Thoughts on Films
by Max Bowen
The way I see it, every action star has their trademark image. Sly Stallone is the brutal soldier who’ll gut you like a trout without blinking. Bruce Willis is the smartass who cracks a joke about you as he drives his car into your helicopter. And then there’s Schwarzenegger, who blurts out the memorable one-liners that have come to define a generation whilst tossing a handful of grenades at grandma’s bridge tournament.
Liam Neeson is nothing like these guys. Oh sure, he has a body count from here to Pittsburgh, but he’s in a class all his own. He’s the sophisticated action star, well-read and world traveling, the kind who can choke you with piano wire and give you a dissertation on the rise and fall of the Byzantine Empire at the same time.
It’s these qualities that make him work so well in his latest film, Unknown, where he plays Dr. Martin Harris, who suffers an unfortunate accident while attending a biotechnology summit with his wife Liz. OK, maybe unfortunate isn’t quite accurate—his cab drives off a bridge into a river while avoiding a refrigerator falling off a truck. You always hear how safe those summits are….maybe it’s time to hit the gun show instead.
When Harris comes to four days later, he learns his life has essentially been erased. His wife doesn’t know him and any traces of his past life are gone. Given how much debt I’ve accrued, I’d welcome the chance to pass off my existence onto someone else. Don’t forget to pay the student loans, guys!
Soon after he narrowly dodges an assassination attempt, and thus begins Harris’ violent and turbulent quest to find out just what the hell happened during those four days he spent with a catheter up his ass. He later teams up with the plucky Gina (Diane Kruger), the same cab driver who crashed him off that damn bridge in the first place! If I were Neeson, I’d take her back to the scene of the crime and toss her in the river to see if she could grab the cell I lost.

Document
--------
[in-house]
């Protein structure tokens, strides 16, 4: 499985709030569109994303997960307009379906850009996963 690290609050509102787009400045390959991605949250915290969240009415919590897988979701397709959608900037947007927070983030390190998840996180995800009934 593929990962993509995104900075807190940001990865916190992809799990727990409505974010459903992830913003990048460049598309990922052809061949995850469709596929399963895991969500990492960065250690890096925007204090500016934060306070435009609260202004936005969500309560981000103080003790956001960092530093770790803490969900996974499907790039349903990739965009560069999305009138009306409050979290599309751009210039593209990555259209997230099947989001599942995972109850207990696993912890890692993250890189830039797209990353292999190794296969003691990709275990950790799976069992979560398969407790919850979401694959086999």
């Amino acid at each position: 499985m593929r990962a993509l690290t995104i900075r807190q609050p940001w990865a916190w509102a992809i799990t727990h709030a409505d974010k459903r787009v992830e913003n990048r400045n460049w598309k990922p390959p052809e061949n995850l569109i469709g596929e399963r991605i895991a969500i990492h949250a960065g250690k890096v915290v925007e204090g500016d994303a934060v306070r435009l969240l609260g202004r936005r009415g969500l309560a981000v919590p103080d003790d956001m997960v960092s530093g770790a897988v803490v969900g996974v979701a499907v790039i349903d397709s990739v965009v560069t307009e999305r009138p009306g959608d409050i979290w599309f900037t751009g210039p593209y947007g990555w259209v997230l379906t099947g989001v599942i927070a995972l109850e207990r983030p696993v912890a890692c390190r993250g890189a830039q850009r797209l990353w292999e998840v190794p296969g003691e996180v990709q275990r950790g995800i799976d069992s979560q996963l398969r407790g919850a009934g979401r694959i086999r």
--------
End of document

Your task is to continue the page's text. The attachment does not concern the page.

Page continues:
The movie takes a series of interesting twists and turns, with old friends turning against our hero, a revelation that Harris was never who he thought he was, and the purpose of his trip was a tad darker than a conference on renewable energy and green technology. Unknown keeps a pretty intense pace from the beginning, when Harris takes the plunge into the drink only a few minutes after the opening credits. There are a few lulls here and there, but these moments are well-spent, giving us more clues to the story and the characters’ backgrounds.
The only real drawback-I saw some annoyingly strong traces of a similar spy movie in this one, and once I made the connections, the ending was no shocker. Fans of Neeson will see strong traces of his role in Taken, where he played a father busting bad guy ass to save his daughter, except this time he’s busting bad guy ass to save his wife, except his wife…..well, you need to hit the theater to get the whole story.
Neeson and co-stars Kruger and Frank Langella take the prize for best actors in this one, with the remainder of the roles filled with lukewarm performances. Least appealing is January Jones, who takes on the role of Liz Harris. Sure, she gets credit for the coolest name (personally, I’d like to be called November Norris), but the whole time she acts like she never even read the script, and gives no emotion at all.
Unknown has all the qualities of the action thriller we’ve come to enjoy in recent years, spiced up with some decent car crashes and seesaw fight scenes. Neeson, Kruger and Langella bring their A-game to this one, and the twists are pretty cool. Even if we’ve seen them before.
Official Movie Site
Official Movie Site
Liam Neeson IMDB